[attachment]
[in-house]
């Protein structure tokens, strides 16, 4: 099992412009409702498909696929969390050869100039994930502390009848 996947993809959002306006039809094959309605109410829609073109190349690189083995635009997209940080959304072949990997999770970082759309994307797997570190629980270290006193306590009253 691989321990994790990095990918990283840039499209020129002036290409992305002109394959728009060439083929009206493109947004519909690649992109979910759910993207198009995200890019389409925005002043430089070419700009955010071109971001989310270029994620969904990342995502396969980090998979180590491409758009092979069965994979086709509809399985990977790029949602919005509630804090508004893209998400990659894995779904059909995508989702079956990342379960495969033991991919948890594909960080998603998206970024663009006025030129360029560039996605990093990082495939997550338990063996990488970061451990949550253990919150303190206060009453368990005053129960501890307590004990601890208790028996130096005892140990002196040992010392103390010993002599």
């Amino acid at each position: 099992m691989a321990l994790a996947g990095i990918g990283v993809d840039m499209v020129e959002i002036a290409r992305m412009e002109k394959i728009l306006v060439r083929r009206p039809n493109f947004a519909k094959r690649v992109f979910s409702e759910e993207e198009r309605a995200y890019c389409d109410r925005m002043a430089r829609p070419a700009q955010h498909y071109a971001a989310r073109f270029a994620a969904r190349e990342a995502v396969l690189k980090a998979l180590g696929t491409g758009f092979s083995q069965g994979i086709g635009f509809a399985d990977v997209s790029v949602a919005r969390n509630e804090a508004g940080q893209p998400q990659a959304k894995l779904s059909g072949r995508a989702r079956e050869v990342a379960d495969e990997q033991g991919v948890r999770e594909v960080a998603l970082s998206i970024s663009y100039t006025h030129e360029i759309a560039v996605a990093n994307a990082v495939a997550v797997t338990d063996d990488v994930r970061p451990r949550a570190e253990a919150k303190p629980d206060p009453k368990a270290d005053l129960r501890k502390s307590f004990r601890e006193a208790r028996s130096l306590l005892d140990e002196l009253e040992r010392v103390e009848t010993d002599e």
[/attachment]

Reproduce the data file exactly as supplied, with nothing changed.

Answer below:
[in-house]
């Protein structure tokens, strides 16, 4: 099992412009409702498909696929969390050869100039994930502390009848 996947993809959002306006039809094959309605109410829609073109190349690189083995635009997209940080959304072949990997999770970082759309994307797997570190629980270290006193306590009253 691989321990994790990095990918990283840039499209020129002036290409992305002109394959728009060439083929009206493109947004519909690649992109979910759910993207198009995200890019389409925005002043430089070419700009955010071109971001989310270029994620969904990342995502396969980090998979180590491409758009092979069965994979086709509809399985990977790029949602919005509630804090508004893209998400990659894995779904059909995508989702079956990342379960495969033991991919948890594909960080998603998206970024663009006025030129360029560039996605990093990082495939997550338990063996990488970061451990949550253990919150303190206060009453368990005053129960501890307590004990601890208790028996130096005892140990002196040992010392103390010993002599």
């Amino acid at each position: 099992m691989a321990l994790a996947g990095i990918g990283v993809d840039m499209v020129e959002i002036a290409r992305m412009e002109k394959i728009l306006v060439r083929r009206p039809n493109f947004a519909k094959r690649v992109f979910s409702e759910e993207e198009r309605a995200y890019c389409d109410r925005m002043a430089r829609p070419a700009q955010h498909y071109a971001a989310r073109f270029a994620a969904r190349e990342a995502v396969l690189k980090a998979l180590g696929t491409g758009f092979s083995q069965g994979i086709g635009f509809a399985d990977v997209s790029v949602a919005r969390n509630e804090a508004g940080q893209p998400q990659a959304k894995l779904s059909g072949r995508a989702r079956e050869v990342a379960d495969e990997q033991g991919v948890r999770e594909v960080a998603l970082s998206i970024s663009y100039t006025h030129e360029i759309a560039v996605a990093n994307a990082v495939a997550v797997t338990d063996d990488v994930r970061p451990r949550a570190e253990a919150k303190p629980d206060p009453k368990a270290d005053l129960r501890k502390s307590f004990r601890e006193a208790r028996s130096l306590l005892d140990e002196l009253e040992r010392v103390e009848t010993d002599e």